The Blowing Horn

With our dogs all abreast and the big mountain hare,

And the sweet charming music it rang through the air,

Straight for the black bank for to try them once more,

But it was her last sight round the hills of Greenmore.

—The Hills of Greenmore

The morning chill hung in the air, and Frith, now climbing over the line of the trees, had not yet burned the dew from the grass. Yet when the first rabbits emerged from their burrows, they found Hazel already out about the edge of the down, eating languidly while he looked toward the fields. Earlier that morning, Hyzenthlay had stirred from the burrow she and Hazel shared. Hazel, disturbed by her movements, asked what was the matter, to which Hyzenthlay replied that nothing was, but that she intended to take a small patrol around the foot of the down. Hazel then asked why such a thing was necessary, especially before sunrise, and bid her come back to sleep, but she wouldn't have it. She selected Blackberry and Blackavar to wake and bring along with her. Hazel found it quite impossible to return to sleep after that, and spent the rest of the morning on a distracted silflay.

Two figures approached the down, which Hazel recognized at once as Blackberry and Blackavar, but there was no third rabbit with them. He started down the escarpment, and when Bigwig, who had been lying in the shade of the beech tree, saw him disappear, he followed, and Fiver as well. All of them met the patrol at the bottom of the hill.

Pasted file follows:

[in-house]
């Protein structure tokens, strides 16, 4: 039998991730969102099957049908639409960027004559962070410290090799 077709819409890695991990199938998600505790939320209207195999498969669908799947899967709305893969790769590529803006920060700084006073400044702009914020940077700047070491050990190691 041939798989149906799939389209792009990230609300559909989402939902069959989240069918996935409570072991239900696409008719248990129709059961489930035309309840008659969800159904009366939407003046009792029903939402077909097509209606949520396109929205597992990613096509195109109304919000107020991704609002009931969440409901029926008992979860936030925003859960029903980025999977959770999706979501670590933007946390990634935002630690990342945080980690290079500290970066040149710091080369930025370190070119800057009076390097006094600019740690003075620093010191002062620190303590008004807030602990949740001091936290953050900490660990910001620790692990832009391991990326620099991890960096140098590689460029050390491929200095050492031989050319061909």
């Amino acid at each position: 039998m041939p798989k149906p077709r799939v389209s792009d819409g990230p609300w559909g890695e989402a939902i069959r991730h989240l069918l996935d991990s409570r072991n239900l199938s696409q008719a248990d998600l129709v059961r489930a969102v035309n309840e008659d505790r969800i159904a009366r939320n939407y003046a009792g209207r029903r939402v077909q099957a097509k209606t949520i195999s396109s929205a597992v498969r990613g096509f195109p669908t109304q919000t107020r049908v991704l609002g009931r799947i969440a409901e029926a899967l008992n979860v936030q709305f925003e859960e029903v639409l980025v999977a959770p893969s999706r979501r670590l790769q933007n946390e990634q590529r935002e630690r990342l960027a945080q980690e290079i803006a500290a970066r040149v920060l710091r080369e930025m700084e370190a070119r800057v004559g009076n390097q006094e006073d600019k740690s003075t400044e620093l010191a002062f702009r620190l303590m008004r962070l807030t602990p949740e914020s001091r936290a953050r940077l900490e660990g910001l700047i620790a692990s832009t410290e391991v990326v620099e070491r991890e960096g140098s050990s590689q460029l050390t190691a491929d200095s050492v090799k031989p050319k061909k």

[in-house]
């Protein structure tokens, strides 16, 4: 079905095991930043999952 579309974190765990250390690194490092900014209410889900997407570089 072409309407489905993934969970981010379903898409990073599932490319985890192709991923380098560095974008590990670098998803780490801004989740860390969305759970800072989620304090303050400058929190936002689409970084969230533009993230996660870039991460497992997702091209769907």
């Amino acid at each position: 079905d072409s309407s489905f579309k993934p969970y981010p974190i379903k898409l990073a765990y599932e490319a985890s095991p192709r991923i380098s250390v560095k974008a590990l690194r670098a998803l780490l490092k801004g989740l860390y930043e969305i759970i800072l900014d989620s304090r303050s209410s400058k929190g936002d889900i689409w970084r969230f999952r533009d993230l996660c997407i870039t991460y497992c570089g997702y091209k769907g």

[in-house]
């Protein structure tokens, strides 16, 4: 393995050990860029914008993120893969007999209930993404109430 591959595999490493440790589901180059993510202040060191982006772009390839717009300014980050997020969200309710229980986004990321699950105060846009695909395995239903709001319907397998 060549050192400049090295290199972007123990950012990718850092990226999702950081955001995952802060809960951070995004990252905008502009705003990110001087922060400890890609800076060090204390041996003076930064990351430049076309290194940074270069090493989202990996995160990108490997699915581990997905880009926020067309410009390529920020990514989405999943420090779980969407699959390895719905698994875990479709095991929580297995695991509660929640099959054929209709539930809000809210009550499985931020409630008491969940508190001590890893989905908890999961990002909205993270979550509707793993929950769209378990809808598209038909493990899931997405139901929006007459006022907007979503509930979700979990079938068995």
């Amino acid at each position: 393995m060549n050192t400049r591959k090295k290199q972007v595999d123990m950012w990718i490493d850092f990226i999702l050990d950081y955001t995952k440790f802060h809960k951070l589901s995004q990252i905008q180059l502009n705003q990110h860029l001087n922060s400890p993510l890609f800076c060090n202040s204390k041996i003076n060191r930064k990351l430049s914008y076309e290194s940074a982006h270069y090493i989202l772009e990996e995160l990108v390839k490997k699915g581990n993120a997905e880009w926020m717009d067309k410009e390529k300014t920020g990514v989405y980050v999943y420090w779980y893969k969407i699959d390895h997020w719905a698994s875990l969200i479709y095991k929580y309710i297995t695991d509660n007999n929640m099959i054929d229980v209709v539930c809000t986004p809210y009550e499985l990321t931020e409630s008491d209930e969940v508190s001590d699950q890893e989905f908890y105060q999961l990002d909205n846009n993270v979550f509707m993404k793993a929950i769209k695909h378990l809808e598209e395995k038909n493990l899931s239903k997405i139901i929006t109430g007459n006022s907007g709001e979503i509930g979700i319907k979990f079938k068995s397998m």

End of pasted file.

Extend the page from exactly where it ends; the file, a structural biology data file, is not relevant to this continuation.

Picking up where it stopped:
"Where's Hyzenthlay?" Hazel said at once.

Blackberry scratched his ear nervously. "Well, you see, Hazel-rah …"

"Out with it!" said Bigwig.

Blackavar said, "We circled around the foot of the down, went through the copses and crossed the road. We went over and around the hills until Frith was clear in the sky, at which point I asked Hyzenthlay-rah, only for the sake of understanding what we were in for, mind, how far we intended to go and what, if anything, we were looking for. She said only that she couldn't turn back, and told us to return to the warren while she pressed on."

"And you let her do this, you dog-eared deer louse?" Bigwig snapped.

Blackavar straightened himself. "We were reluctant, of course, and told her as much, but you wouldn't have us disobey a direct order from our Chief Rabbit, would you?"

"Chief Rabbit! You wet-nosed ninny, if I'd have been there I'd have given you something to—"

"That's enough," Hazel said. "I'm not pleased with her having gone on her own, and I'll be sure to tell her so when she gets back. But you're right, Blackavar, in that you couldn't have done anything to defy her at the time. In any case, it's not a thing she'd have done lightly; if she felt it needed to be done, there must have been a reason. There's nothing the rest of us can do until she returns."

The five returned to the warren, and Bigwig, still grumbling, took back his spot by the beech tree. But despite having said the sensible thing, Hazel couldn't be rid of his apprehension. He remained on the edge of the down, eyes sharp for any sign of his mate.